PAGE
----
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S&P 500 earnings growth of nearly 30% year-to-date has completely eclipsed that of the last 10 years. This is in stark contrast to the previous two years, when 18% and 31% market gains were almost entirely driven by multiple expansion. The 2021 rebound in earnings follows last year’s sharp COVID-induced decline and has some investors wondering what an almost inevitable slowdown from here could mean.
As of the end of June, FactSet analysts had estimated second quarter earnings to be up 63.1% year-over-year. Of the 345 S&P 500 constituents that have reported so far, approximately 87% have surprised to the upside. Despite this strength at the bottom line, many of these companies have seen their stock prices fall post-reporting, implying true expectations, following the historic 41% run over the last year, were actually higher. Reopening optimism started to drive stocks, and multiples, higher in late 2020, ahead of earnings growth, and now investors are trying to determine how much future earnings growth is already priced in. We saw something similar after the Global Financial Crisis in 2009 and 2010. As the economy began its initial recovery, strong returns in 2009 preempted 40%+ earnings growth, and a sharp correction in multiples, in 2010. Importantly, in the years that followed, despite a slowdown in earnings growth, the market continued to post positive annual returns until the late-year drawdown in 2018.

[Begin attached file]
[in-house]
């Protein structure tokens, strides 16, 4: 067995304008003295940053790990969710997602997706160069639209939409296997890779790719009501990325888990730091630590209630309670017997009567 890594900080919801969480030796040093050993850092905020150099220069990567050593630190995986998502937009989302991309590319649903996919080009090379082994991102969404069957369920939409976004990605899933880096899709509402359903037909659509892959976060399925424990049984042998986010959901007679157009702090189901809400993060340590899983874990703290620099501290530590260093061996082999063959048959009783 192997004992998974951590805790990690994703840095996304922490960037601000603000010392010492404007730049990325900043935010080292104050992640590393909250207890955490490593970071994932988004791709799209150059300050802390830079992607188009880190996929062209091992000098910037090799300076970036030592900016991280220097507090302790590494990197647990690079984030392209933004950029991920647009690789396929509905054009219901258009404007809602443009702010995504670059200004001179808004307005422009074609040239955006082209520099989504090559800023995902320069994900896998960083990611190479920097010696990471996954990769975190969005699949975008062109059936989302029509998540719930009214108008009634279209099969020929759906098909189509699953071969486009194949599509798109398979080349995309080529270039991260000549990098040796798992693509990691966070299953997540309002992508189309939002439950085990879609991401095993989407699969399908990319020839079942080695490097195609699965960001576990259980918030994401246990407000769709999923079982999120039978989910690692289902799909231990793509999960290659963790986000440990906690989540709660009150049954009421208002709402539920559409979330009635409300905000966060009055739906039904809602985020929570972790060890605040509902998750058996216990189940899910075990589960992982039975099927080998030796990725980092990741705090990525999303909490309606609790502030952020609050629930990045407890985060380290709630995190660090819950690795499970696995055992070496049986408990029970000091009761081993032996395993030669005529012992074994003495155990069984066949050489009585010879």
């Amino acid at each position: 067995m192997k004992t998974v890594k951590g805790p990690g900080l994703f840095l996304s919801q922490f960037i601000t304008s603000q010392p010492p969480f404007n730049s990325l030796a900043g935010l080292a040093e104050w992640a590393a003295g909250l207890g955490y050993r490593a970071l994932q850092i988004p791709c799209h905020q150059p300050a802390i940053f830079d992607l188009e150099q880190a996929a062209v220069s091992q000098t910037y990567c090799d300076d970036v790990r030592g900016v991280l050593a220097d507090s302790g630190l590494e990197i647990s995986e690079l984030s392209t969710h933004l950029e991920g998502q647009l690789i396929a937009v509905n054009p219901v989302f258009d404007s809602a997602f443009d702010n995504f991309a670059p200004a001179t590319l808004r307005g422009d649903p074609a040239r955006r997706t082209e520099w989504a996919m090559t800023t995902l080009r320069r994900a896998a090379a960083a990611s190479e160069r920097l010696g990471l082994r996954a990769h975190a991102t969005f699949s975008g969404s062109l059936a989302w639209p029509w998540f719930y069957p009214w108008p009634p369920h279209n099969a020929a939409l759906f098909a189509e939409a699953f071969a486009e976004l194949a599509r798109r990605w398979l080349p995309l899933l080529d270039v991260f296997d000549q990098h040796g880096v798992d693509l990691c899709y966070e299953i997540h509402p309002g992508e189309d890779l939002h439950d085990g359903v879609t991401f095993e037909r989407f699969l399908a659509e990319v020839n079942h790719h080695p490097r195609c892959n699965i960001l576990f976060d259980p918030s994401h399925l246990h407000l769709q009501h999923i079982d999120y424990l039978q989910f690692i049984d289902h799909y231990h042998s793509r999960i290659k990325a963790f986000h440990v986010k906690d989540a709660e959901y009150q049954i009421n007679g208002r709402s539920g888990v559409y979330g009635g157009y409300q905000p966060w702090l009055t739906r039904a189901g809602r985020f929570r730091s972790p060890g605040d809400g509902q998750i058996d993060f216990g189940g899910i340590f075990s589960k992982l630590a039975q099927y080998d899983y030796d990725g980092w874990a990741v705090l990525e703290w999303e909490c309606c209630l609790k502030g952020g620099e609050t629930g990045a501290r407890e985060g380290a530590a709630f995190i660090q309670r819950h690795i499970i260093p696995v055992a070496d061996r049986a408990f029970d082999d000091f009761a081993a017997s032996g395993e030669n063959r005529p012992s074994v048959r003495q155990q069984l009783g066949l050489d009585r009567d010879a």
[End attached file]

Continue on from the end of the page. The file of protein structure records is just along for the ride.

This year, we may see earnings growth peak in the second quarter, but it isn’t necessarily cause for concern. Company earnings are expected to remain stable as regions continue to reopen and overcome supply and demand shocks. And, more importantly, active investment managers who have struggled to keep up with a sentiment-driven market could see an improved stock picking opportunity set. To the extent optimistic exuberance is in the rearview, stocks should be more driven by company-specific fundamentals than by macro-centric tailwinds, a positive for many of our recommended managers.
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